Cat Flu is a common disease in cats, reportedly around 80 to 90% of all cats carry viruses that cause Cat Flu. Usually, the symptoms will be mild and be restricted to small bouts of sneezing that tends to resolve itself on it’s own with no veterinary treatment required.
In some cases, however, Cat Flu can become very severe. In breeding catteries, due to the high amount of virus load floating around from a number of infected cats – it can be a major problem. It can be the cause of chronic disease and even death, especially in younger kittens who do not have a well developed immune system.
Cat Flu is a respiratory tract disease that is highly infectious. Symptoms can vary widely, depending on which infectious agent is present and the individual health of the affected cat or kitten, and how strong it’s immune system is.
In a very healthy, mature cat and Cat Flu signs should be quite minimal and should past quickly. The usual symptoms of Cat Flu are any of the following:
There can be a number of causes of cat flu. The most common being two of the feline Upper Respiratory Tract viruses. These two are the Feline Herpes Virus (FHV) and the Feline Calicivirus (FCV). Just to confuse you, the Feline Herpes Virus is also referred to as Feline Viral Rhinotracheitis (FVR).
Another infectious agent often found in cats displaying Cat Flu symptoms is a bacterium named Bordetella Bronchiseptica.
A type of Chlamydia called Chlamydophila Felis is another disease that presents similar symptoms to cat flu. But with Chlamydophila infections the symptoms are usually restricted to the cat or kittens eyes. Chlamydia does not cause the more serious symptoms like FHV and FCV do, but is commonly confused.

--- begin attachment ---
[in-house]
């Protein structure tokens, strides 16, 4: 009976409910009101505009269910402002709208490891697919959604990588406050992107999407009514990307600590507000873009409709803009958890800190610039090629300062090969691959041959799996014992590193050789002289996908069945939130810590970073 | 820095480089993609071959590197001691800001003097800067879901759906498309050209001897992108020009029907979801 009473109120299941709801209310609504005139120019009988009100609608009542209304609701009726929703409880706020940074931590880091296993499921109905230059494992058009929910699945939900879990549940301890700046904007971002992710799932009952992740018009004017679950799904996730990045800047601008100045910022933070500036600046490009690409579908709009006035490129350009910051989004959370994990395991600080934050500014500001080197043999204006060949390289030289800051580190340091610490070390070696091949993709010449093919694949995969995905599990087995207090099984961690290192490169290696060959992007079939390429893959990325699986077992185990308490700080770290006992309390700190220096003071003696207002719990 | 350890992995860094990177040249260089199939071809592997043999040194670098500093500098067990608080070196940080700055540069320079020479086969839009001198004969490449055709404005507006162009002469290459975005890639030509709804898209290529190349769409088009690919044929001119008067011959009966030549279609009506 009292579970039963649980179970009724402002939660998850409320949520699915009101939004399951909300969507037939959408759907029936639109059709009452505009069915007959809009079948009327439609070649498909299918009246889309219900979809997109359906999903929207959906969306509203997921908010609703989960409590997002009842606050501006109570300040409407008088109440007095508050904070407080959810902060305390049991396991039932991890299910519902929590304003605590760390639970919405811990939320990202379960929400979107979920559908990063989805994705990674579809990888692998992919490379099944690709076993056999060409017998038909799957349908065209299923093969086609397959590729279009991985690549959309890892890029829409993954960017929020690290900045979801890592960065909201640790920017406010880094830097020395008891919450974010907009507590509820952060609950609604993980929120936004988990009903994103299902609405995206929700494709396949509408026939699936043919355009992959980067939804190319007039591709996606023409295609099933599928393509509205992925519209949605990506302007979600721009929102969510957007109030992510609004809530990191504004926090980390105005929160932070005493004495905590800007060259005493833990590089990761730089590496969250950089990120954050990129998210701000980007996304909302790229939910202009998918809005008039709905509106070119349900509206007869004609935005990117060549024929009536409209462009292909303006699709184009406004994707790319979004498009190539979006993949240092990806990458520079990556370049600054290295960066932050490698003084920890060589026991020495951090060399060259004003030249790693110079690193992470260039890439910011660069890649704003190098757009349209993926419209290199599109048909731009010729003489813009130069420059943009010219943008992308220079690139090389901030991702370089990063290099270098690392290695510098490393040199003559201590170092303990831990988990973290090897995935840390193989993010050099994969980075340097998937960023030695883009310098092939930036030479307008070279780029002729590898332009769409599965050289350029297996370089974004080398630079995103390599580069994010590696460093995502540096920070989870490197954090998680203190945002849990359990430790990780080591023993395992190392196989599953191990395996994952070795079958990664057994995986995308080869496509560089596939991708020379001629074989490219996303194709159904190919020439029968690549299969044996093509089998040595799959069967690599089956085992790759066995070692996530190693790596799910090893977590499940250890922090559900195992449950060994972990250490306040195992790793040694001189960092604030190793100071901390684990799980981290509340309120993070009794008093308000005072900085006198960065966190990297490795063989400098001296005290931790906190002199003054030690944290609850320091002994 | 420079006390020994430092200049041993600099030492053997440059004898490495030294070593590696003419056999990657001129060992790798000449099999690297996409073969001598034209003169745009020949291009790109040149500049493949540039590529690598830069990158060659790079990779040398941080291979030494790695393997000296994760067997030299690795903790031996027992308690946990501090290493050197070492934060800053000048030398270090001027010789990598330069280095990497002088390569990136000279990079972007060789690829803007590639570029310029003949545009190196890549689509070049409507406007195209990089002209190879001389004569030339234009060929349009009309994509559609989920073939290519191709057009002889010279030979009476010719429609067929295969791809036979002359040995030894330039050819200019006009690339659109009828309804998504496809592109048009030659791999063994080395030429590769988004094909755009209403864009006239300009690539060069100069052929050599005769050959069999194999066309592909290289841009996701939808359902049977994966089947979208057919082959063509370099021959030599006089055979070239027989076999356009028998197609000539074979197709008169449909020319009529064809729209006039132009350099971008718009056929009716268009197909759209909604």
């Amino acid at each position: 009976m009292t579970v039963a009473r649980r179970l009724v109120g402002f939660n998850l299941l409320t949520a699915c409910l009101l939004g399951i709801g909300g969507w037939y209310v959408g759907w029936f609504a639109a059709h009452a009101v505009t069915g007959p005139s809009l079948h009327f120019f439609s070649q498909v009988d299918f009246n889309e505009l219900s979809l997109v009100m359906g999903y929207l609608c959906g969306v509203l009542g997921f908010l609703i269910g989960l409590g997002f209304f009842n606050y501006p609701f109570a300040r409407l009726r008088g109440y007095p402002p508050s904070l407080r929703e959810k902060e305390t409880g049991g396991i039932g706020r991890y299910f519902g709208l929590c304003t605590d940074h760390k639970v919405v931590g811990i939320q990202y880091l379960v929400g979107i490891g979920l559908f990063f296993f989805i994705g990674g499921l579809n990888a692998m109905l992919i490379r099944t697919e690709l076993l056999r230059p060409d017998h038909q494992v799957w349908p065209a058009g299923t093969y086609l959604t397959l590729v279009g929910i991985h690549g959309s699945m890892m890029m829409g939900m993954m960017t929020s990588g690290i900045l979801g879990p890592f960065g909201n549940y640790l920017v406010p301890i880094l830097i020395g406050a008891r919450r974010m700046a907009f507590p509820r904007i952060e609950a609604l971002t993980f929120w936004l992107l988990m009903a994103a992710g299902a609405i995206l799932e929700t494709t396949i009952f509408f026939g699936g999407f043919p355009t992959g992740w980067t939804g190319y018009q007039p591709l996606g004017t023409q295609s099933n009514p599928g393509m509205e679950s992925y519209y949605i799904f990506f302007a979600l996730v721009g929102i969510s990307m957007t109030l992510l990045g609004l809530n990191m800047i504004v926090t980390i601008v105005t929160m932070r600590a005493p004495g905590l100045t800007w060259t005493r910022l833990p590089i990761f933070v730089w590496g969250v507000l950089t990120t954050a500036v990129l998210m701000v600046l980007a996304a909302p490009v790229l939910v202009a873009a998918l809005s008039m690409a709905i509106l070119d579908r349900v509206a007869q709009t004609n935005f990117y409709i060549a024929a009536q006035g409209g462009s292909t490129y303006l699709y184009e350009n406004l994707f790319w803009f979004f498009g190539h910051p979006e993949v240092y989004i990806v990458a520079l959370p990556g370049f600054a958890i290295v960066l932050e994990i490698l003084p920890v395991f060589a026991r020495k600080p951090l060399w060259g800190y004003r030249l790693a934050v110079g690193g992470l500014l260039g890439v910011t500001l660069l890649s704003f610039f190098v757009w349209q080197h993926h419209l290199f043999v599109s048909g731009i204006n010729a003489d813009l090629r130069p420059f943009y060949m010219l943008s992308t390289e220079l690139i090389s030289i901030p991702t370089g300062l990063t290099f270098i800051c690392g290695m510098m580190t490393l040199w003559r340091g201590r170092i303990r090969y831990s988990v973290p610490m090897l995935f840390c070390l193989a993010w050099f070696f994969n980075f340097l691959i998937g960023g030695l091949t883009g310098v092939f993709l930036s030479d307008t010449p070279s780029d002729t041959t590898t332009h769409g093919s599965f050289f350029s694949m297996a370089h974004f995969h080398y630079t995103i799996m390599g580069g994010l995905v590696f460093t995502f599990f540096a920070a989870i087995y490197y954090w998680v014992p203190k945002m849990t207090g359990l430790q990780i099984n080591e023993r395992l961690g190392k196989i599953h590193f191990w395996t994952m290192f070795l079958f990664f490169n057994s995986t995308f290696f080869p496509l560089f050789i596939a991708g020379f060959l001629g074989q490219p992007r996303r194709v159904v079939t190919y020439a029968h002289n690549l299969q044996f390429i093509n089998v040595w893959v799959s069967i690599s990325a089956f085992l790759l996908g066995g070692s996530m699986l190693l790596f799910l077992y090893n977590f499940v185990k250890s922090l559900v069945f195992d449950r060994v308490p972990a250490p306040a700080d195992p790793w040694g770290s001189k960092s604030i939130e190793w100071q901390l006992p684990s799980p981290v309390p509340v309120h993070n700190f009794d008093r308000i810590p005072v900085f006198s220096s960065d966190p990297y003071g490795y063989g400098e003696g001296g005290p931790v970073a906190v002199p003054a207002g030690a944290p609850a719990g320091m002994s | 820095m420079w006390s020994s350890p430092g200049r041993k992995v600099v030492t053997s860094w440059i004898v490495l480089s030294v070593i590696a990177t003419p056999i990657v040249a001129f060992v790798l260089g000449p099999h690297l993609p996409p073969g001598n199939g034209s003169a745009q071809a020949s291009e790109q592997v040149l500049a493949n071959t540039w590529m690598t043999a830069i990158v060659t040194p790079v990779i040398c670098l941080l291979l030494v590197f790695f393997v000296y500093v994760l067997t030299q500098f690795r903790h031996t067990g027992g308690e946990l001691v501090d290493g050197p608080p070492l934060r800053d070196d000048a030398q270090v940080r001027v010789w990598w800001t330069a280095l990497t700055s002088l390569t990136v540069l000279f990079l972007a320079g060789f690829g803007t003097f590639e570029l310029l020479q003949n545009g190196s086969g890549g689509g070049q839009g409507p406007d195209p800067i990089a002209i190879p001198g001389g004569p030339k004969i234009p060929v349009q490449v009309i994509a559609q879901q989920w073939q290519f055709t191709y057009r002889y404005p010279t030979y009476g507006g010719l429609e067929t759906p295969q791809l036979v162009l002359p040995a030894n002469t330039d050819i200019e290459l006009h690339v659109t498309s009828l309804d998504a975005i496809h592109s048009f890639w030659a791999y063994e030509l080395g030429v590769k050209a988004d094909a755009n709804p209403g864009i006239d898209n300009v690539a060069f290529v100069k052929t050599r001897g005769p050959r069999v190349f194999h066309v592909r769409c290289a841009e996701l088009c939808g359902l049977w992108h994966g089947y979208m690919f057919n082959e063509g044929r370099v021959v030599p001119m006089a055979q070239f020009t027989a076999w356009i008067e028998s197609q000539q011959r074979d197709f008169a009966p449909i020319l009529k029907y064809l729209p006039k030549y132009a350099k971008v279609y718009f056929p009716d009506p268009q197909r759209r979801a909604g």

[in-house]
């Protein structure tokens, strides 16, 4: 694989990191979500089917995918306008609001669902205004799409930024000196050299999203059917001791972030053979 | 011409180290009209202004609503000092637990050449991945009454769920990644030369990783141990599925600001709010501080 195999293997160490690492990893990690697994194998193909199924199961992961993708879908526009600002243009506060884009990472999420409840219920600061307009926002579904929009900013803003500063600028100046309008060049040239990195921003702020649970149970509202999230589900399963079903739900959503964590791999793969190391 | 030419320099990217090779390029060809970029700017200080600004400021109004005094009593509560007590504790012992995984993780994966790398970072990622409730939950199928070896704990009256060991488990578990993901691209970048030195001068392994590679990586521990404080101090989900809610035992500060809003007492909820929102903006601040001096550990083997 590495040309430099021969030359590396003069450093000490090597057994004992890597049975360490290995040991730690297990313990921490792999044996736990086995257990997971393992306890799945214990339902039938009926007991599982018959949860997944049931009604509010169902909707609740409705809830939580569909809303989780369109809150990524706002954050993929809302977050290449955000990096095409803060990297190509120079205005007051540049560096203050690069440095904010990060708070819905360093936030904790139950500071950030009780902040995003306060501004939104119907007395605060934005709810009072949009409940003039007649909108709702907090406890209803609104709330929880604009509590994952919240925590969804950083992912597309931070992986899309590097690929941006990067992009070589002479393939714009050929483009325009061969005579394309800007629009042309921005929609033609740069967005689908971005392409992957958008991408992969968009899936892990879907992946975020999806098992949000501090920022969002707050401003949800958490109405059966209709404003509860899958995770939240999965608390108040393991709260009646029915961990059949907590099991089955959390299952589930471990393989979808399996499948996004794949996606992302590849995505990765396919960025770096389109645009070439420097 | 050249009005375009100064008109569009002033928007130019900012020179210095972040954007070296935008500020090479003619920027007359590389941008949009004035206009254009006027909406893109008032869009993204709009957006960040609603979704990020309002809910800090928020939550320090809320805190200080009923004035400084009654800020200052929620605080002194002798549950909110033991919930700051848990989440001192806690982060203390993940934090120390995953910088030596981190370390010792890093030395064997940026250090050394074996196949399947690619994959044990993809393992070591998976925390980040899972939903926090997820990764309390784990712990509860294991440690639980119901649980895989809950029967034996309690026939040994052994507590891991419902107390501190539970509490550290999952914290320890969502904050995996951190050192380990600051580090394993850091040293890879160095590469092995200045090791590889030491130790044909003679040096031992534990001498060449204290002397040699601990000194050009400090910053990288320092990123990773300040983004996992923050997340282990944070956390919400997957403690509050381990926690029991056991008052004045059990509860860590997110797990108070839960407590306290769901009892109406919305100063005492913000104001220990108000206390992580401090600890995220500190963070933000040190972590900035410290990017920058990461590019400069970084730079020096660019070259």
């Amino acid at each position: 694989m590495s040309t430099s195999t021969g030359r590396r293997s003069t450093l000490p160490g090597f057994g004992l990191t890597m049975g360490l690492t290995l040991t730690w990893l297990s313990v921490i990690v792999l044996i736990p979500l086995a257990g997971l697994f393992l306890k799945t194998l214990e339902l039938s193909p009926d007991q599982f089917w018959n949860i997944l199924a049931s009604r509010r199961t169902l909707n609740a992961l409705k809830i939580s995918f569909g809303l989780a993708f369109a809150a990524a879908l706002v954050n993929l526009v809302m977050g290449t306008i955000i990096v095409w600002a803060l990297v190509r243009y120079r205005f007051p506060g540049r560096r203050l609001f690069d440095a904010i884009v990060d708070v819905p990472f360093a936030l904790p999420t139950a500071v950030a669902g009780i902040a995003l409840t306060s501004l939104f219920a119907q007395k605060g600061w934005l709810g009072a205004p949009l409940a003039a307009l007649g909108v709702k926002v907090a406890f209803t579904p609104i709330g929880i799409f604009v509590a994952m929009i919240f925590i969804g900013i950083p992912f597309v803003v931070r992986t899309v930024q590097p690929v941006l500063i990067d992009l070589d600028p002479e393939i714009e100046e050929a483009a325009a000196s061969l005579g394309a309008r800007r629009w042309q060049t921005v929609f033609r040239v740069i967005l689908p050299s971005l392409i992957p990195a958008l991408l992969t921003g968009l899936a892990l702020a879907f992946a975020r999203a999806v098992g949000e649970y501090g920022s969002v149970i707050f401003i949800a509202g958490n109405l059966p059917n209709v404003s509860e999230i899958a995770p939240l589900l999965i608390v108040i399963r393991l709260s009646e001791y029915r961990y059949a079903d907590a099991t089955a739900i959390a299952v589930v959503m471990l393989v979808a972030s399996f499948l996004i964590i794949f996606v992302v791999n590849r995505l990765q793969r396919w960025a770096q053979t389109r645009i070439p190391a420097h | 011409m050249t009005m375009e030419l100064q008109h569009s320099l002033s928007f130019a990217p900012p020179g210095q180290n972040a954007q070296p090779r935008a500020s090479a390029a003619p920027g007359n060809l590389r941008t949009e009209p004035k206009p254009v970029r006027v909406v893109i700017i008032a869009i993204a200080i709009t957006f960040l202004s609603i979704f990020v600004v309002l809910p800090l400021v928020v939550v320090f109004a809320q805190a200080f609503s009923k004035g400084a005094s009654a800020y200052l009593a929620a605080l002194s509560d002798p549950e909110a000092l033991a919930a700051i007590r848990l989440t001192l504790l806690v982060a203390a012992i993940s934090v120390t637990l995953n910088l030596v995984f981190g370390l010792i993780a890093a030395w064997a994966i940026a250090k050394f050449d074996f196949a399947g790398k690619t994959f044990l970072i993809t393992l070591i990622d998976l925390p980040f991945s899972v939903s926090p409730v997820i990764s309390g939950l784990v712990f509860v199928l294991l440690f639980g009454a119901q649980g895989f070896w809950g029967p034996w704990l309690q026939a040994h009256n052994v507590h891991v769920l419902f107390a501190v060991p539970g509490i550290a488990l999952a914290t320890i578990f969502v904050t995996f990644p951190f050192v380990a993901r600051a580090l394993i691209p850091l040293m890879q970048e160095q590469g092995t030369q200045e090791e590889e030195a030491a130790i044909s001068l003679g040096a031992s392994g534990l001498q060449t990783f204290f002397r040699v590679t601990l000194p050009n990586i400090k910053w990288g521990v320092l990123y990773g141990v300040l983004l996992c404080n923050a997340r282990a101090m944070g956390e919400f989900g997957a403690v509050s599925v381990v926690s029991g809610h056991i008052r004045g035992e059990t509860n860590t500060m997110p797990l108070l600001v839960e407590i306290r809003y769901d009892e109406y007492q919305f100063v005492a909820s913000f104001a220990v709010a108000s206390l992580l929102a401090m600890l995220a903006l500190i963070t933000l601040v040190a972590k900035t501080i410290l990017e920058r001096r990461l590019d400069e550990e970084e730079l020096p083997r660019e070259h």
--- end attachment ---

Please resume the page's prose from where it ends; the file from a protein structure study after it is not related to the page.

The cause of Cat Flu infection is the virus being passed on from an infected feline, or picked up from the environment. Feline Herpes Virus is quite a fragile virus and luckily it does not live long in the environment, apparently for a maximum of 48 hours. However, the Feline Calicivirus may remain in the environment and be infectious for up to 10 days if the conditions are right.
Often the infectious cat that is sharing Cat Flu is hard to detect as being the cause, because it may be what is referred to as “a carrier”. Such cats have the infective agent in their systems, but do not show symptoms at all. A carrier has normally had the virus along with symptoms at some stage, and once infected, the cat will “carry” the virus for life. It does not normally cause any problems in the “carrier” once the initial disease period is over, however these cats can still pass the infection on to others.
In all cases of Cat Flu, it is important that you seek veterinary advice for management. Because of the symptoms involved with the cat’s respiratory tract, breathing and swallowing may be affected. A Cat Flu infection can suddenly take a turn for the worse and may require treatment. In some extreme cases it can be life threatening.
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